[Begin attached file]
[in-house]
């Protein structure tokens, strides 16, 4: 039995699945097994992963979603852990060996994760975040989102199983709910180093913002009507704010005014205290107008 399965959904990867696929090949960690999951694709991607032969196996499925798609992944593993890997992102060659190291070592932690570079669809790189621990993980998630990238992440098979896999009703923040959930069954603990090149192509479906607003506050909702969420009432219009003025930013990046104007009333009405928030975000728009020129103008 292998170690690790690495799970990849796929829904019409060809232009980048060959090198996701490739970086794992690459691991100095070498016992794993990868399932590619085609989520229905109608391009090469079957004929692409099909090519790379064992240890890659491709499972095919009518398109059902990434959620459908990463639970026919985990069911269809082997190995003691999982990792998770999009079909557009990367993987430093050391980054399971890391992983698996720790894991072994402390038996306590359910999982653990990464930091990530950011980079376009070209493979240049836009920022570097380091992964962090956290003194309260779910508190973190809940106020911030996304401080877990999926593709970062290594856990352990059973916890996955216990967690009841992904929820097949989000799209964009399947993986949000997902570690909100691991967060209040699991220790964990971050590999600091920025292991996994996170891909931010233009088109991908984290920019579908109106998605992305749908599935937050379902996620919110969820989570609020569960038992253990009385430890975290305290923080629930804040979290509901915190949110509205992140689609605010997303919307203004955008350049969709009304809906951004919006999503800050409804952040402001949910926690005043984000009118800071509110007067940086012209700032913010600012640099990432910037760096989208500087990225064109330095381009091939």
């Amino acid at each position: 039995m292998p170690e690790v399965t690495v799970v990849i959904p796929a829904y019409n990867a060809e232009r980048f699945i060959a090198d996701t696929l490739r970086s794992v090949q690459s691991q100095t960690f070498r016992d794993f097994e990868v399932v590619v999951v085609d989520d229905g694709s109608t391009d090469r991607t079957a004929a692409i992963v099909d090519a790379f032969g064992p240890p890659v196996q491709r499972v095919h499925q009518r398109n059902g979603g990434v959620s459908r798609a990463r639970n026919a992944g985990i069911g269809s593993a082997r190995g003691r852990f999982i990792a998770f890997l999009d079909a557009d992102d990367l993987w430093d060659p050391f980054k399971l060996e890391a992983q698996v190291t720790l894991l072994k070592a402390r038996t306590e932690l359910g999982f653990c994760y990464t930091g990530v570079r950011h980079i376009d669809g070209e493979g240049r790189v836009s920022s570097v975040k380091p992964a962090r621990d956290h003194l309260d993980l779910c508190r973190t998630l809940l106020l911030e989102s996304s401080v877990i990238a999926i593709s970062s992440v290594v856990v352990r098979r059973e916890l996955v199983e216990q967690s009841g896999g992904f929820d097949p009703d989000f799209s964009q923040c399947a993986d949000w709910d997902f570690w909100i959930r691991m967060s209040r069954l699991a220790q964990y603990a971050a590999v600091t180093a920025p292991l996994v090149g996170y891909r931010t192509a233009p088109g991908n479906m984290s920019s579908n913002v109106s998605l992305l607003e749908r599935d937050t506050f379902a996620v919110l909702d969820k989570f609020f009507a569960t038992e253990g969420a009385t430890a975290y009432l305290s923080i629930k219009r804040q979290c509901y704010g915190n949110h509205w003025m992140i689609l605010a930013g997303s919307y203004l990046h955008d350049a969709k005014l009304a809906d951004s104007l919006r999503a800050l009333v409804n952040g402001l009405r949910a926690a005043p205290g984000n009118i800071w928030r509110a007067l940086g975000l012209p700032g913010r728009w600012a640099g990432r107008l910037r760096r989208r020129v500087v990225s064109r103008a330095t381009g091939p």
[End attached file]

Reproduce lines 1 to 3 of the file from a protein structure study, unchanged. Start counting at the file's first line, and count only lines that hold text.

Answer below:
[in-house]
């Protein structure tokens, strides 16, 4: 039995699945097994992963979603852990060996994760975040989102199983709910180093913002009507704010005014205290107008 399965959904990867696929090949960690999951694709991607032969196996499925798609992944593993890997992102060659190291070592932690570079669809790189621990993980998630990238992440098979896999009703923040959930069954603990090149192509479906607003506050909702969420009432219009003025930013990046104007009333009405928030975000728009020129103008 292998170690690790690495799970990849796929829904019409060809232009980048060959090198996701490739970086794992690459691991100095070498016992794993990868399932590619085609989520229905109608391009090469079957004929692409099909090519790379064992240890890659491709499972095919009518398109059902990434959620459908990463639970026919985990069911269809082997190995003691999982990792998770999009079909557009990367993987430093050391980054399971890391992983698996720790894991072994402390038996306590359910999982653990990464930091990530950011980079376009070209493979240049836009920022570097380091992964962090956290003194309260779910508190973190809940106020911030996304401080877990999926593709970062290594856990352990059973916890996955216990967690009841992904929820097949989000799209964009399947993986949000997902570690909100691991967060209040699991220790964990971050590999600091920025292991996994996170891909931010233009088109991908984290920019579908109106998605992305749908599935937050379902996620919110969820989570609020569960038992253990009385430890975290305290923080629930804040979290509901915190949110509205992140689609605010997303919307203004955008350049969709009304809906951004919006999503800050409804952040402001949910926690005043984000009118800071509110007067940086012209700032913010600012640099990432910037760096989208500087990225064109330095381009091939």
């Amino acid at each position: 039995m292998p170690e690790v399965t690495v799970v990849i959904p796929a829904y019409n990867a060809e232009r980048f699945i060959a090198d996701t696929l490739r970086s794992v090949q690459s691991q100095t960690f070498r016992d794993f097994e990868v399932v590619v999951v085609d989520d229905g694709s109608t391009d090469r991607t079957a004929a692409i992963v099909d090519a790379f032969g064992p240890p890659v196996q491709r499972v095919h499925q009518r398109n059902g979603g990434v959620s459908r798609a990463r639970n026919a992944g985990i069911g269809s593993a082997r190995g003691r852990f999982i990792a998770f890997l999009d079909a557009d992102d990367l993987w430093d060659p050391f980054k399971l060996e890391a992983q698996v190291t720790l894991l072994k070592a402390r038996t306590e932690l359910g999982f653990c994760y990464t930091g990530v570079r950011h980079i376009d669809g070209e493979g240049r790189v836009s920022s570097v975040k380091p992964a962090r621990d956290h003194l309260d993980l779910c508190r973190t998630l809940l106020l911030e989102s996304s401080v877990i990238a999926i593709s970062s992440v290594v856990v352990r098979r059973e916890l996955v199983e216990q967690s009841g896999g992904f929820d097949p009703d989000f799209s964009q923040c399947a993986d949000w709910d997902f570690w909100i959930r691991m967060s209040r069954l699991a220790q964990y603990a971050a590999v600091t180093a920025p292991l996994v090149g996170y891909r931010t192509a233009p088109g991908n479906m984290s920019s579908n913002v109106s998605l992305l607003e749908r599935d937050t506050f379902a996620v919110l909702d969820k989570f609020f009507a569960t038992e253990g969420a009385t430890a975290y009432l305290s923080i629930k219009r804040q979290c509901y704010g915190n949110h509205w003025m992140i689609l605010a930013g997303s919307y203004l990046h955008d350049a969709k005014l009304a809906d951004s104007l919006r999503a800050l009333v409804n952040g402001l009405r949910a926690a005043p205290g984000n009118i800071w928030r509110a007067l940086g975000l012209p700032g913010r728009w600012a640099g990432r107008l910037r760096r989208r020129v500087v990225s064109r103008a330095t381009g091939p």